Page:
A 23-year-old Japanese man was referred to our hospital, complaining of a 1-month history of livedo reticularis, painful erythematous indurated patches, and Raynaud phenomenon on the hands and feet (Figure 1A). Although he was a cigarette smoker, he had no atopic diathesis or related disorders and no history of diabetes mellitus, hepatitis C, or drug exposure.
Laboratory investigations revealed a persistent eosinophilia (7191 white blood cells/μL; normal, <500 cells/μL) and elevated levels of eosinophilic cationic protein (101 μg/mL; normal, <14.7 μg/mL). Serum IgE level was 1103 μg/L (normal, <726 μg/L). The results of renal function tests, including urinalysis, creatinine and serum protein electrophoresis, and urine protein electrophoresis, were normal. Immunologic test results, including antinuclear antibody, antineutrophil cytoplasmic antibody, anticardiolipin antibodies, lupus anticoagulant, and rheumatoid factor, were all negative. Tests for cryoglobulins and cryofibrinogen showed negative results. Hepatitis C antibody was not detected. Repeated searches for parasites in the stool and parasite serologic indications were also negative.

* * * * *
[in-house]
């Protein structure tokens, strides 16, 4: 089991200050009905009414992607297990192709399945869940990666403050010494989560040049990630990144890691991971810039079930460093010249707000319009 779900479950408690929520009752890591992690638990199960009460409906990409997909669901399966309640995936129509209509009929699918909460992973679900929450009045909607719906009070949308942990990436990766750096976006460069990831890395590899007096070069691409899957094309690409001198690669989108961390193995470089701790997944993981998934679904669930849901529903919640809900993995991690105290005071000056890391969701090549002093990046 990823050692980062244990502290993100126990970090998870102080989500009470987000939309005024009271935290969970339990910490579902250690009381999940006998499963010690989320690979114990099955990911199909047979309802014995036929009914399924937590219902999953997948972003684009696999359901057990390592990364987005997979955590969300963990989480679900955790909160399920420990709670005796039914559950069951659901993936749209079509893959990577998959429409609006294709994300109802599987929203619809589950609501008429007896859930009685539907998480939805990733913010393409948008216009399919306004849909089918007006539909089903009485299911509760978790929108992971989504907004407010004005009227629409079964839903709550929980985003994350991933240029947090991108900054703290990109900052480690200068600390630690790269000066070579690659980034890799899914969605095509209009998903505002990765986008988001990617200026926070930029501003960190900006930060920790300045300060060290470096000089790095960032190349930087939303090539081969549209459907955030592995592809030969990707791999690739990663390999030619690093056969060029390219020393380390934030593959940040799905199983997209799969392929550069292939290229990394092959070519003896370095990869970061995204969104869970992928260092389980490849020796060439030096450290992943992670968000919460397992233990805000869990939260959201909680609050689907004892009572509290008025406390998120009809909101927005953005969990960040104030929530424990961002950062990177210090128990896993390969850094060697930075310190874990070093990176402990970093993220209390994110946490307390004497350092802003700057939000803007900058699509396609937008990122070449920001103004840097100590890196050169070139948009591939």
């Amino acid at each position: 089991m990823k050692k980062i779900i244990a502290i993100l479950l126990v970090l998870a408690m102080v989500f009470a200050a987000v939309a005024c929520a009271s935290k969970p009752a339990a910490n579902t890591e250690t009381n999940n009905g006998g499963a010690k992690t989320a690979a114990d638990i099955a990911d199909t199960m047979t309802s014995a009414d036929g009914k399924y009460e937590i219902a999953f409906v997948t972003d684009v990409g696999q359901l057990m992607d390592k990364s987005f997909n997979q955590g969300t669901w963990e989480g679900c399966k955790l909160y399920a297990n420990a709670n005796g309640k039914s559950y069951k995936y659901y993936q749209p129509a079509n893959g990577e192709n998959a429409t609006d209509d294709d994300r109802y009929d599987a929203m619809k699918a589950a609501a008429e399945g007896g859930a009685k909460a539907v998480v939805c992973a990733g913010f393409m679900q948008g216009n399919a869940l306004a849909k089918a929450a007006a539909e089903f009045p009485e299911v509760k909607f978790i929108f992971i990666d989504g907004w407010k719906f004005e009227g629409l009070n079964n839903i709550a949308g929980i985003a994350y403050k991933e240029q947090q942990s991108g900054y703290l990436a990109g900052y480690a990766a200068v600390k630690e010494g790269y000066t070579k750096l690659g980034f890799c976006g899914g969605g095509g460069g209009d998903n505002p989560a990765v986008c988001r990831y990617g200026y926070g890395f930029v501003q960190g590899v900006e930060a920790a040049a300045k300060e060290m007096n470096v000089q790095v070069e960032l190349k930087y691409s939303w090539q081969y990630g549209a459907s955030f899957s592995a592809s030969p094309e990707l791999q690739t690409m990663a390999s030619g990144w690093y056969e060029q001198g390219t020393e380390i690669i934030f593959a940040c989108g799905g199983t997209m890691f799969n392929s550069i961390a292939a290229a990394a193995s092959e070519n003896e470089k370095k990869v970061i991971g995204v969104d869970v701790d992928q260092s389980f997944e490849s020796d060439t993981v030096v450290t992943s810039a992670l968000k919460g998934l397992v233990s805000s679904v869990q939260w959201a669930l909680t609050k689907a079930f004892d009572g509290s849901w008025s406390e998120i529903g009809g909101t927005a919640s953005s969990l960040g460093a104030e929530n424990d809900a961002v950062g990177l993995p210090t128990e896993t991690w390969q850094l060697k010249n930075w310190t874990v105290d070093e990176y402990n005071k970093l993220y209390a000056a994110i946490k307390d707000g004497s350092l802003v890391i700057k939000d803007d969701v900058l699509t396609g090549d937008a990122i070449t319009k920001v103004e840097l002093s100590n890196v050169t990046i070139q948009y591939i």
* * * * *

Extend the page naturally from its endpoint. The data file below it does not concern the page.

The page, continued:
Hamada T, Kimura Y, Hayashi S, Nakama T, Hashimoto T. Hypereosinophilic Syndrome With Peripheral Circulatory Insufficiency and Cutaneous Microthrombi. Arch Dermatol. 2007;143(6):799–816. doi:10.1001/archderm.143.6.812
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